Passion. Deceit. Revenge.
From English winters to Indian summers. From the cold streets of modern Britain to the glamorous, turbulent and impassioned world of 1940’s Mumbai.
Each year, Sita makes a mysterious journey to the Mausoleum, the place of dark memories and warped beginnings. She goes to spy on Emily and Champa, the strange ‘guardians’ she’d run away from and on whom she’d taken a daring revenge. But this year proves to be fatefully different… the terrible, and heartbreaking secrets of the past are starting to emerge. Secrets that inexorably link the three women to each other, to the grey-eyed stranger Kala, and to an altogether different world – the glittering, violent and passionate world of 1940’s Mumbai.
Caught in a desperate fight for survival – taboos are broken, forbidden lines crossed. Richly plotted, imbued with fascinating historical detail, and the beauties of place and period. Readers of modern and historical novels alike, including those drawn to British Raj stories, will enjoy this evocative, brilliant and brave novel which is also about the nature of truth.
“Ravinder Randhawa is one of those authors whose work instantly gains my attention regardless of what it is. Her fiercely sharp eye for character and the inherent contradictions that power us all give each of her books a crackle and energy that other authors often don’t come close to. …
…It’s a complex, difficult book that pulls no punches and tells no lies. It is in short a Ravinder Randhawa novel. One that’s ambitious, complicated and compelling, just like the two women at its heart.”
Novels are strange things, as many a writer will tell you, often taking the author into new territories; a helter-skelter ride where the route is uncharted, and the characters unknown.
I didn’t set out to write a mystery, a ‘Raj’ novel, or one that switched between different time periods. But once the idea begins to gather pace, like a piece of music, you have to stay with it – and face the challenges, crises and problems that will inevitably arise, like stone boulders blocking your way.
For me, writing develops from one piece of work to the other. So there’s never a sense of completion: the future grows rather than narrows, knowledge becomes more complex, demanding and nuanced. This is probably true of all professions. In the writer’s case, the excavation of thought, craft, character and expression has to be deeper, the writer has to drill further – how else is something imaginative, intelligent and dramatic going to be created? Something that’s of us and yet transcends us. Gives us enchantment and wonder, nourishes our soul and intellect; challenges what we believe and know.
In writing The Coral Strand I grappled with the contradictions of character, ambition, morality and survival, and have to say, loved the process. As well as the hours spent in the India Office library (now located at the British Library in St. Pancras), where I did much of my research for the 1940s Indian part of the novel. Reading issues of the Illustrated Weekly of India from that period, was like stepping back in time, and provided the rich, social detail which is in the book. Such as the advice about storing stockings in a glass jar that Linda Wiggins gives Emily; MacLean’s advertising its toothpaste as ‘British to the teeth;’ Greens nightclub where Theodore and his Boys are playing and so on. In addition, history books filled out the turbulent, revolutionary and political background, recording events such as the mutiny on the ship Talwar, the trial of the soldiers of the Indian National Army etc.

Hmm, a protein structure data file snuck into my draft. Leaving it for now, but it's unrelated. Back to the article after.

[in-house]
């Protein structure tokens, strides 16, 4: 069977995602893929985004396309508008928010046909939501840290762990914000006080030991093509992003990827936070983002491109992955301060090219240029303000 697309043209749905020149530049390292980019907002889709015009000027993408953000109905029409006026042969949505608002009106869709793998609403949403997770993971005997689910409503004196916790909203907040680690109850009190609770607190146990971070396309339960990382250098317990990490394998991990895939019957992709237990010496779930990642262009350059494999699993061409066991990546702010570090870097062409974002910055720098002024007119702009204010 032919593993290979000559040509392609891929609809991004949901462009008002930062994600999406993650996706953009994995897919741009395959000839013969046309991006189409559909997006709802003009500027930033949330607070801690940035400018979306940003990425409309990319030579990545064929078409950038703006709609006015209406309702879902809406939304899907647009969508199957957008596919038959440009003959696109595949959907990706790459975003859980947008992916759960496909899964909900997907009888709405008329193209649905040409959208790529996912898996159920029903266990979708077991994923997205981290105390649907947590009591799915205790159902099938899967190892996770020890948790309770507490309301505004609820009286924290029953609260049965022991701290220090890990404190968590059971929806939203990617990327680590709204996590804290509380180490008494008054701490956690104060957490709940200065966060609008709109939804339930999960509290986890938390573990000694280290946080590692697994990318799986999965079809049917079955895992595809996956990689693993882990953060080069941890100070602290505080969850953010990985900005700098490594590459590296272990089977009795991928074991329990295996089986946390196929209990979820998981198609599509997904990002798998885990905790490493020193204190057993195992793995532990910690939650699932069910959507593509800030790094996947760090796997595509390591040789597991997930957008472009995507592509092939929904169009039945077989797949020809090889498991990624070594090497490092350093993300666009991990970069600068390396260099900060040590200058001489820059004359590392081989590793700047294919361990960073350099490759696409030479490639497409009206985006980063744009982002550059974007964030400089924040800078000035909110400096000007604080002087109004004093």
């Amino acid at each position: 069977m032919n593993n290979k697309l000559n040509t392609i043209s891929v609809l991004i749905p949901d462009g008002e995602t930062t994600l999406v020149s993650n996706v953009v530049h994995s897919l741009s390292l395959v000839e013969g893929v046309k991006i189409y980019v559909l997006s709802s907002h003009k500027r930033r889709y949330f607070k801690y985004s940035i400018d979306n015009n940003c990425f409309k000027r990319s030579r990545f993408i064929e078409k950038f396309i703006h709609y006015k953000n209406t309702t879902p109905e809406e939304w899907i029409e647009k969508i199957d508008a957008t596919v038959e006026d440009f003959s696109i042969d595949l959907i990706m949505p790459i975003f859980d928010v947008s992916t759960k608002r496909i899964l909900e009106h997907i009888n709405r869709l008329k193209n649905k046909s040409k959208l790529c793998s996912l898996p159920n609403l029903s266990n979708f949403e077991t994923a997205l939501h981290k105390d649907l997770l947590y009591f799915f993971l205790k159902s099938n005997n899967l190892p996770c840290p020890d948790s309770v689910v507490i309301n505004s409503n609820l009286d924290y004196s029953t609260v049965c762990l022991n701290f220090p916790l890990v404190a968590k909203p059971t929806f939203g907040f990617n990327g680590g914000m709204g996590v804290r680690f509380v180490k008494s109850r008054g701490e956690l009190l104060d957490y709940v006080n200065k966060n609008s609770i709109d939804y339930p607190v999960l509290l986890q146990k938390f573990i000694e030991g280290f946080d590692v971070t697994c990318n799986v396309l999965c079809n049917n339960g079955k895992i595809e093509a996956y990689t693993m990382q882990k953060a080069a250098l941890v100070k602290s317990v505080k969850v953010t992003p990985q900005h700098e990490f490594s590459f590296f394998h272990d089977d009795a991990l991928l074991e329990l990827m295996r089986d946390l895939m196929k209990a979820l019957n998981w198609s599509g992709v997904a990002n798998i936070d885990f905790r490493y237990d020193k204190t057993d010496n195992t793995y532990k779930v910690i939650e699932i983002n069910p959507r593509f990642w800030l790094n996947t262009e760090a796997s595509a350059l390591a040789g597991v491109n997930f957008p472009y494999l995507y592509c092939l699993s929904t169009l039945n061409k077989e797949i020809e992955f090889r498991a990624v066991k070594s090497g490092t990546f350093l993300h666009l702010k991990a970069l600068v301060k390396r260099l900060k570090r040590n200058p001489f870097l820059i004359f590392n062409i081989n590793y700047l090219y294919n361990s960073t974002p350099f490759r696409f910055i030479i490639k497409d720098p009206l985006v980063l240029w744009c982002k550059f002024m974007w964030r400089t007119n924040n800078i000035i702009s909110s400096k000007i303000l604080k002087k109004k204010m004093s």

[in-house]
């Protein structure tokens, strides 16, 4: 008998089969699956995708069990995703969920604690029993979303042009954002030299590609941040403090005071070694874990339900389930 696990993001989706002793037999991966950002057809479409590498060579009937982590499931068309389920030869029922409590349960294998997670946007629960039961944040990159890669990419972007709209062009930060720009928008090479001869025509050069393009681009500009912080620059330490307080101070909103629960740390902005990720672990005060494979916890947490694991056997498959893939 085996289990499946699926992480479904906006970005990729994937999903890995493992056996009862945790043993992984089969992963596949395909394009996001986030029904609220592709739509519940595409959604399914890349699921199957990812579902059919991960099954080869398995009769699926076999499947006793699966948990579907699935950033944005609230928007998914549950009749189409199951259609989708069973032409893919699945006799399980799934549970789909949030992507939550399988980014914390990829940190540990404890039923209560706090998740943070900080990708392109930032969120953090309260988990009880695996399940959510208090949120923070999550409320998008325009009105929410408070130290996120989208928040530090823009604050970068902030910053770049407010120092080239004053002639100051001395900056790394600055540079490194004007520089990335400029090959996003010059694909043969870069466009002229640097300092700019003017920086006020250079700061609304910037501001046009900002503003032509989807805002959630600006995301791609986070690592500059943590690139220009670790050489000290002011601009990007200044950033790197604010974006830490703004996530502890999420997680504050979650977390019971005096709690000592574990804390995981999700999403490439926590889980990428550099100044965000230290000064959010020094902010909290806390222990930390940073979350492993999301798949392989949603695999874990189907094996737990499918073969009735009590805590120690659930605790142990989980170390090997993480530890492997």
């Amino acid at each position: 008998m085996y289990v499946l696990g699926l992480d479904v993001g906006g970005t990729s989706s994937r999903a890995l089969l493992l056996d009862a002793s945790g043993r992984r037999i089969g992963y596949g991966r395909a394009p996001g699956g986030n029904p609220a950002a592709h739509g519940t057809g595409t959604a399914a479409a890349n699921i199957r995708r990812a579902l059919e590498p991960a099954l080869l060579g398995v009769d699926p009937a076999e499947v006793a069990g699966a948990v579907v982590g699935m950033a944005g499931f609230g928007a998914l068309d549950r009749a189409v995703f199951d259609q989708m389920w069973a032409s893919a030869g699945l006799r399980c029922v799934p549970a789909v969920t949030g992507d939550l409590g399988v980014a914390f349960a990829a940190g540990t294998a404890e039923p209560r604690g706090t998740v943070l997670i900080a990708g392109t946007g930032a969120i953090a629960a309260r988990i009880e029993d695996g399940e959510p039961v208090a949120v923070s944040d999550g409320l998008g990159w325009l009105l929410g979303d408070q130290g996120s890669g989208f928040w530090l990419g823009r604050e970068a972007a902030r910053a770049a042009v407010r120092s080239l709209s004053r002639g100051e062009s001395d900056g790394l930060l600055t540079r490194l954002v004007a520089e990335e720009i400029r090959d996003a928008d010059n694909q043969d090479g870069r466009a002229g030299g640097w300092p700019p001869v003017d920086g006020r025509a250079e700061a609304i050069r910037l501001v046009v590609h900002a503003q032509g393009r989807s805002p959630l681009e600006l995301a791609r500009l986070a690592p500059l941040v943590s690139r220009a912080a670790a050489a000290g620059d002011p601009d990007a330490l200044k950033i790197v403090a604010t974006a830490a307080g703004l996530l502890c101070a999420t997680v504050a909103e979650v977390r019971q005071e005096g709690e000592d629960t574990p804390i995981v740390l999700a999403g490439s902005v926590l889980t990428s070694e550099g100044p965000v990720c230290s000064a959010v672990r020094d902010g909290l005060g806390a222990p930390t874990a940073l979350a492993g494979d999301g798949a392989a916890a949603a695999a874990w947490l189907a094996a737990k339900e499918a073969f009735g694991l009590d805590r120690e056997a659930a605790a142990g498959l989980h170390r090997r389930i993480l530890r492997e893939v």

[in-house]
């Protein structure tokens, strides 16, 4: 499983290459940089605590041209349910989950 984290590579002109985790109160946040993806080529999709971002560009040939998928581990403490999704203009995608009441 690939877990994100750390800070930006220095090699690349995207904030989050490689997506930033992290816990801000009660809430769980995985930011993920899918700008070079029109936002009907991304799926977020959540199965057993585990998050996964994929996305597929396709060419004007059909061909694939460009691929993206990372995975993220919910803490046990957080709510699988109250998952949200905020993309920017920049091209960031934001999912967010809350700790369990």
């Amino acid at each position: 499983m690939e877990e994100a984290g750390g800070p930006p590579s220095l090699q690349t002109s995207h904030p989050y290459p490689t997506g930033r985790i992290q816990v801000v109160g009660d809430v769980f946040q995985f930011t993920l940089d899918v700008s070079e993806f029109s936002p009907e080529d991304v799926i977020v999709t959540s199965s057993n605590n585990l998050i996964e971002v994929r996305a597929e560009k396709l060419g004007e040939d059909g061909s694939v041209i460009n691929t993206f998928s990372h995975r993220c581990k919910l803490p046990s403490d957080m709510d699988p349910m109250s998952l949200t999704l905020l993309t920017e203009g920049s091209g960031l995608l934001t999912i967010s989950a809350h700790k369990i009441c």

The Coral Strand’s four main characters are women, from different backgrounds and eras, who in way or another, are outsiders, and have to carve out their own existence and survival, inevitably putting them in conflict with others. Truth and secrets, morality and survival became major themes in the novel. After running away from Emily and Champa, Sita decides she wants a moral victory over them, and thus sets in train the consequences which reveal the past, and uncover the last heart-breaking secret.
British-Asianism, provides the social setting for the 1990s part of the novel, but informs it, rather than being the story itself.
British Raj Literature and The Coral Strand
The Coral Strand is very different to much Raj literature. It doesn’t provide a glossy image of sahibs and memsahibs who, whilst representing a ruthless empire, are romantic creatures in exotic settings with soft hearts and tender dreams. The characters, in their different ways, are like gladiators thrown into an implacable and dangerous arena where they have to fight for their lives. Empires are not pretty; they exist to exploit the subjugated country, and do so with force, oppression, and a theology of justification – putative truths that cannot be questioned i.e. ‘we are your father and mother,’ ‘we are superior to you,’ ‘our God is the real God,’ ‘our culture is more advanced,’ etc. Similar claims are being made in contemporary times by groups such as ISIS. Thus, truth becomes a major theme in the novel, and is seen as a moral force. As Sita, endeavours to discover the truth about her past, other truths are uncovered.